More on Google Earth Plugin API, GE License Changes

It’s now been a few days since the Google Earth Plugin API was released during the Google I/O developer conference in San Francisco. I can tell you that I witnessed many KML developers get very excited about the possible applications of the new API and plugin. Several enthusiastic developers developed both demonstrations and actual tools within 24 hours of the announcement. An important note: Google made it plain they were releasing this new API and plugin without a full and rigorous testing. They wanted to take advantage of the opportunity to release it into the hands of developers at the Google I/O. This is part of the reason they didn’t wait until they had Mac OS X, and Linux versions of the plugin and API ready. Personally, I’m glad they are willing to get it into developer’s hands quickly even if there may be some flaws initially.
The new API provides access to many of the more popular features of Google Earth in a web browser. Quick implementations which take existing content viewed in Google Maps and show it with the power of Google Earth’s 3D rendering and rich data are just the low hanging fruit. What I’m more excited about is that the API will enable new kinds of applications not practical, or not possible, with the regular Google Earth client. Here are just a few ideas I’ve had which could be implemented with the new API: more sophisticated games as implied by the Monster Milktruck example; custom flight simulators (or even combat flight games); guided tours with audio annotations; scientific visualizations with multiple layers of information; many kinds of 3D model animations will now be possible; geographic quizes/games; educational lessons; etc., etc. For a long time many of us have wished for scripting capabilities for Google Earth. But, the API is more than that. In fact, someone could program a scripting language now and publishes it through an application using the API.
Some problems with the new plugin exist. Some of the problems are due to the 4.3 engine still being under beta test. I’ve noticed several navigational glitches (also present in 4.3). And, it’s a real bummer that the SpaceNavigator doesn’t work with the plugin (I understand from Google that part of this is due to the ability to have several instances of the plugin running simultaneously – hopefully someone will figure a way around this). Speaking of which, being able to open several instances at once is a nice feature. Microsoft’s Virtual Earth can only open one instance of their 3D plug-in at a time. One other thing – the current implementation is limited to only showing the following built in layers: Terrain, Borders, 3D Buildings, and Roads. Hopefully other global layers will also be added to those supported by the API – like Panoramio, Weather, Wikipedia, and places of interest layers. I can understand not supporting external sourced layers such as: NASA, National Geographic, etc.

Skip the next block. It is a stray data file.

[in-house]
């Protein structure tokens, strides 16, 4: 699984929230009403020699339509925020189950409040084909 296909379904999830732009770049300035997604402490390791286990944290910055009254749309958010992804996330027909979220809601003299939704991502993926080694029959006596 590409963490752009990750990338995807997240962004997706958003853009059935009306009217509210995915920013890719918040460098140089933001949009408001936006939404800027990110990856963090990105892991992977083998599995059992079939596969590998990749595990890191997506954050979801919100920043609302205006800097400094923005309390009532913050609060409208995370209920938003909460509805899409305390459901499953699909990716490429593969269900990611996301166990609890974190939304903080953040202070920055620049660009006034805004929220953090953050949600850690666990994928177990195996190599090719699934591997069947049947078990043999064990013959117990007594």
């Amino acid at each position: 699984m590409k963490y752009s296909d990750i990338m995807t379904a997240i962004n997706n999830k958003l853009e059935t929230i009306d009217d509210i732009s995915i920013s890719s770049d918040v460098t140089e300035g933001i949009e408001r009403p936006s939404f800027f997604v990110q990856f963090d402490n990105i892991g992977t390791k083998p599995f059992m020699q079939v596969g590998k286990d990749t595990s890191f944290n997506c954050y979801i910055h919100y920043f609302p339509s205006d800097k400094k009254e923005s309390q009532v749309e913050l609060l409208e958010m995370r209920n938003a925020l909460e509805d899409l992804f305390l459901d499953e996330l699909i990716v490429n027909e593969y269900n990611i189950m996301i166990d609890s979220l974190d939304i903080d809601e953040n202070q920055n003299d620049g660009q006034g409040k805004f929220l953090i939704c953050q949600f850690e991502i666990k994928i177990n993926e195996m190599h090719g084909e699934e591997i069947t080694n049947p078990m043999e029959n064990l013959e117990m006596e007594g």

On the legal side – some developers were wondering how the new API would be effected from a legal/licensing perspective. Michael T. Jones, CTO of Google Earth, just left this comment on GEB:

Two weeks ago the Google Earth free license was changed to allow broader use–especially in governments. Last week we launched the Google Earth API under the same liberal Terms of Service as the Google Maps API (essentially, free use for public-facing sites and inexpensive for inward-facing sites.) If you think there are legal barriers to your making good use of either, please have your attorneys review the latest agreements.

Next up, a post with some more interesting applications of the API/plugin.

About Frank Taylor

Frank Taylor started the Google Earth Blog in July, 2005 shortly after Google Earth was first released. He has worked with 3D computer graphics and VR for many years and was very impressed with this exciting product. Frank completed a 5.5 year circumnavigation of the earth by sailboat in June 2015 which you can read about at Tahina Expedition, and is a licensed pilot, backpacker, diver, and photographer.

PLEASE NOTE: Google Earth Blog is no longer writing regular posts. As a result, we are not accepting new comments or questions about Google Earth. If you have a question, use the official Google Earth and Maps Forums or the Google Earth Community Forums.


  1. I’m a little bit sceptic about _decent_ flight simulation 😉 But as for the combat scenario: I’m definitely looking forward to the first multiplayer games with the GE API!

  2. We are currently thinking – and hopefully soon also coding about this multiplayer game thing in a Google Code project. Check it out
    Cheers, Pita.

  3. This is great. One thing I have found frustrating however is the way the api slows down when you spin the globe – it’s as though space is viscous?

  4. John pondered, “… – it’s as though space is viscous?”
    Yep – of course. It’s the “ether” that’s resisting speeding up the rotation. “Ether” that or it’s like spinning an egg to determine if it’s boiled or not. Internal friction.
    Or, you COULD blame global warming.

  5. The legal aspects remain interesting! GE PlugIn differs from GMaps in that it is an Active-X plugin. This means you can use it directly from a Windows application (or as you said from a scripting language). So it’s not from a browser, and you don’t need a key!
    I asked this on a Google Earth forum and was told effectively that a lawyer needs to look at this. Not sure how many billable hours are needed for a lawyer to figure out what Active-X API and Java API is all about.
    So the jury is still out! Any ideas?

PLEASE NOTE: Google Earth Blog is no longer writing regular posts. As a result, we are not accepting new comments or questions about Google Earth. If you have a question, use the official Google Earth and Maps Forums or the Google Earth Community Forums.